THE rapid decrease in the number of fireflies in Kampung Kuantan, Kuala Selangor, can be noticed visually by those familiar with the area.
However, according to Shahril Adlan Ahmad, 42, a senior boatman at the Kampung Kuantan Fireflies Park, the decline had not affected the tourism business.
Shahril, who has been ferrying tourists along Sungai Selangor every night to see fireflies for the last two decades, said the lightning bugs had transformed the once sleepy village into a thriving tourist attraction over the last 30 years.
“As I spend my nights taking tourists from all around the world on a daily basis, I do see a difference from when I first started and now.
“I would say there are 10 to 20 per cent fewer fireflies.
“This can be attributed to air and water pollution on this stretch of Sungai Selangor, as well as the opening of forest areas.
“Back in 2005, there was a clearing of forest land near the riverbanks to plant oil palm trees.
“The firefly population was threatened and the numbers dropped drastically.
“We protested the clearing as we did not want the fireflies to become extinct.
“The insect’s eggs are laid in the ground and we also wanted to keep the mangrove trees, which are their home.
“Thankfully, our objections were heard and the project was stopped. It took four to five years to rehabilitate the firefly population.
“We want this ‘golden’ treasure of Kuala Selangor to last forever.
However, the declining number of fireflies had not affected the number of tourists flocking to Kampung Kuantan to admire the lightning bugs on mangrove trees, likened to twinkling Christmas trees, in their 30-minute ride, where boatmen row 500m downstream on their boats.
“It is great that tourists are coming in droves.
“Therefore, it is important that we do all we can to ensure that the firefly population continues to multiply,” said Shahril, who is also a Kuala Selangor District Council staff member.
Echoing Shahril was Masbudi Abdul Malek, 31, who has been a boatman for the past five years.
“I feel that there is a loss of about 10 per cent of fireflies, but the situation is not at a worrying or critical level yet.
“I believe the number of fireflies can be boosted through holistic approaches and efforts by the authorities.
“The situation can be remedied and I would not say that one day, the fireflies will disappear forever.”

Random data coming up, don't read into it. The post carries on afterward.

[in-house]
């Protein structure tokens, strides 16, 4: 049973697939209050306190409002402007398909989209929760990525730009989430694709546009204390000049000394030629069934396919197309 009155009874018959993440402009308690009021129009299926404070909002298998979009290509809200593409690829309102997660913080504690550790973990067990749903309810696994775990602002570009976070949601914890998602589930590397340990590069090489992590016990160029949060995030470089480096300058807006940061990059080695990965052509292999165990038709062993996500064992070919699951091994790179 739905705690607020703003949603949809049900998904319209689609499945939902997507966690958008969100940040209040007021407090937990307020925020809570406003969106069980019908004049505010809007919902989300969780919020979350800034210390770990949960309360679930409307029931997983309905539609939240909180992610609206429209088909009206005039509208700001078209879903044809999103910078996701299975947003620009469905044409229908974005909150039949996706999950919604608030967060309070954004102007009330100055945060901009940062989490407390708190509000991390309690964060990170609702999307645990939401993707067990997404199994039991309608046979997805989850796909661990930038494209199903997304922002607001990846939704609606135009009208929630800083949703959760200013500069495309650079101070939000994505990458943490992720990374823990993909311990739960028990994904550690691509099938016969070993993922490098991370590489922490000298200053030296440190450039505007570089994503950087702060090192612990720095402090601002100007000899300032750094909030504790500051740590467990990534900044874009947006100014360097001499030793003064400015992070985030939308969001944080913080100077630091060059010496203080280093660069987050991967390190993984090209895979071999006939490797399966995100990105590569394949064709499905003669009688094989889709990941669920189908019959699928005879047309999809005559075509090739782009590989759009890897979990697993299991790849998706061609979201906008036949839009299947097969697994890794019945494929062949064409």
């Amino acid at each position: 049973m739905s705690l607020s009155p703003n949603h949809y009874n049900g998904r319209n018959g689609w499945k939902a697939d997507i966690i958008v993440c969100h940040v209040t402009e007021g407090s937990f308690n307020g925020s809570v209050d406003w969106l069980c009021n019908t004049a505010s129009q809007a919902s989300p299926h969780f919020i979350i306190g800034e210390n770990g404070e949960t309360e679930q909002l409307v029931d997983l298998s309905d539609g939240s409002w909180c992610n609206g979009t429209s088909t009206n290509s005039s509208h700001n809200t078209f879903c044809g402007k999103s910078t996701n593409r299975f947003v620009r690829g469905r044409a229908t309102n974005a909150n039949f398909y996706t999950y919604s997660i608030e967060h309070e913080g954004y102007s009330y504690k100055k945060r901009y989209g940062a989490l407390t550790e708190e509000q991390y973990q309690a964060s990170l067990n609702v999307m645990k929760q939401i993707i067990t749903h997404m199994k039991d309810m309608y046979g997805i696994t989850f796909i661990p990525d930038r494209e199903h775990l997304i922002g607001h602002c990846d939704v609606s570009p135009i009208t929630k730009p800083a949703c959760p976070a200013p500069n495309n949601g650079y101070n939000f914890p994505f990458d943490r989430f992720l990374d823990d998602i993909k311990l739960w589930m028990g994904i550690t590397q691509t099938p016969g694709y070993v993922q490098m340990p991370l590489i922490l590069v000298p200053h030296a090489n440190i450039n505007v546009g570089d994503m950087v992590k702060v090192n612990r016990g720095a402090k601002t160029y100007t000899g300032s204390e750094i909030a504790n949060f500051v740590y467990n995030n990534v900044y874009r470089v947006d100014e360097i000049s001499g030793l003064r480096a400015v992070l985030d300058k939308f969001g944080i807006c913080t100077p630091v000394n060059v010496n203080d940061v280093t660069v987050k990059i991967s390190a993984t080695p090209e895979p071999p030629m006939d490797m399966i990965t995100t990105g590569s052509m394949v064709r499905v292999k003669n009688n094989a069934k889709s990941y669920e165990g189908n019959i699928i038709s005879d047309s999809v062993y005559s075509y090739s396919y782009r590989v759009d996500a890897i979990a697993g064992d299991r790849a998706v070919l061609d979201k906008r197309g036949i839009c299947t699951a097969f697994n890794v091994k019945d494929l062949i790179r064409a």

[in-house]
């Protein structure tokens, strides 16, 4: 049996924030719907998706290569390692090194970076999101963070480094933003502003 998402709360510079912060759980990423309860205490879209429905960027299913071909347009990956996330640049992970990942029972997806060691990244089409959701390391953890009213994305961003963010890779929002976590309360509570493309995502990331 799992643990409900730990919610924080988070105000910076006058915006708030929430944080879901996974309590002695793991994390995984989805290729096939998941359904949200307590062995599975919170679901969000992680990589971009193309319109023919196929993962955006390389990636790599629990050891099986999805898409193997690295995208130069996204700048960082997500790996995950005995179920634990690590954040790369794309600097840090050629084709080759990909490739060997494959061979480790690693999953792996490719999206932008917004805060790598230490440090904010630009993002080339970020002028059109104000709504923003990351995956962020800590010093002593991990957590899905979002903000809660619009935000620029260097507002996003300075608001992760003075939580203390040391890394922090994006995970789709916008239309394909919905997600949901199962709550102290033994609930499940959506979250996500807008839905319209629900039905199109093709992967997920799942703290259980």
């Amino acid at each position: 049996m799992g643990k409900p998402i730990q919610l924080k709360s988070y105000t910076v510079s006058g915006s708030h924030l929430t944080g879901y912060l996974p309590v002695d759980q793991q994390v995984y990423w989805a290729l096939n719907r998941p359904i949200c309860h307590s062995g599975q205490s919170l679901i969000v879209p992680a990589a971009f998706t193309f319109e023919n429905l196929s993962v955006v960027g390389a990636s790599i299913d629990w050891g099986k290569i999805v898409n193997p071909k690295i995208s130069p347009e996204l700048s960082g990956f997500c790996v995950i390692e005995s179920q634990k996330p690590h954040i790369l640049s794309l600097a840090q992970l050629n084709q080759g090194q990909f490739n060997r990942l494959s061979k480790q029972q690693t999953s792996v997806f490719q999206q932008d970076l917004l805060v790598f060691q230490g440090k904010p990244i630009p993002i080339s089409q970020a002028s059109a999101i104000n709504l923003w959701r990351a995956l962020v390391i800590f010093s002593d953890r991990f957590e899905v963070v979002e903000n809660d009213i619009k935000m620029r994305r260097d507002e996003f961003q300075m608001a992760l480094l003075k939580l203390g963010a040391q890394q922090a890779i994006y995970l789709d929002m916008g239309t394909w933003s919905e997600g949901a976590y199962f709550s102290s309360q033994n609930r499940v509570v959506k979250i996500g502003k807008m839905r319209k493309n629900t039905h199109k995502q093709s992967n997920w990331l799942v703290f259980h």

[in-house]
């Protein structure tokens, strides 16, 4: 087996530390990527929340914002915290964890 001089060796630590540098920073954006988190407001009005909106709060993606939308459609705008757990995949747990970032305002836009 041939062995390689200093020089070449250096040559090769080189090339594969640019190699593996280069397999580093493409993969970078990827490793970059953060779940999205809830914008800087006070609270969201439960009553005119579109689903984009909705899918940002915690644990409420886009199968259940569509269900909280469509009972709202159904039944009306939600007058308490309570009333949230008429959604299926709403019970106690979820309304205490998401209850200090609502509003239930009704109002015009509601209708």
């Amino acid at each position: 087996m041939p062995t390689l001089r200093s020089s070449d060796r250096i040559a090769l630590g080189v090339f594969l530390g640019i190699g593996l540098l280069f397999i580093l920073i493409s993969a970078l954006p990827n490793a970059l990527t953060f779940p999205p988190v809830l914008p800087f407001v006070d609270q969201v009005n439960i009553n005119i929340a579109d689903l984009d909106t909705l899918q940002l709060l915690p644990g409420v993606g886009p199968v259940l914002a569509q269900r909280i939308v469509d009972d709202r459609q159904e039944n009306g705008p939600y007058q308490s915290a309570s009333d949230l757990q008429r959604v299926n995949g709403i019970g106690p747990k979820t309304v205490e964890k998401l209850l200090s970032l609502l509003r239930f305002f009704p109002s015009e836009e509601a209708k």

Another boatman, Saian Abdul Ghani, 69, who has been working since 1987, however, took a different stand about the supposed declining number of fireflies.
Saian, whose house once fronted the park’s jetty, believed that one needed to row deeper downstream to see more fireflies.
“We need the area to be pitch dark to see the fireflies so we have to row further to see more.
“I do not think the population has decreased. The fireflies are there, just that we cannot see more of them due to lights coming from the jetty.
“We do not encourage tourists to make noise. We also discourage them from using cameras or torch lights, but we cannot stop people from using them.
“That could be why the fireflies have gone elsewhere, away from the gazetted park.
“I do not think the fireflies will go extinct. My family has been living here for more than five generations, spanning about 100 years.
“The fireflies have been here since then and they will remain.
“I am confident that even in the next generation, they will continue to exist.
Over at the Kampung Kuantan Fireflies Park, there are 31 boatmen who work under Kelab Pendayung Kelip-Kelip Kampung Kuantan, managed by Tenaga Warisan Sdn Bhd, which pays them a monthly salary and commission based on ticket sales.
The boatmen begin their rides downstream from 8pm to 11pm, catering to hundreds of visitors on weekdays and thousands during the weekends and public holidays.
The boats, which can carry up to four passengers each, depart from the jetty every five minutes.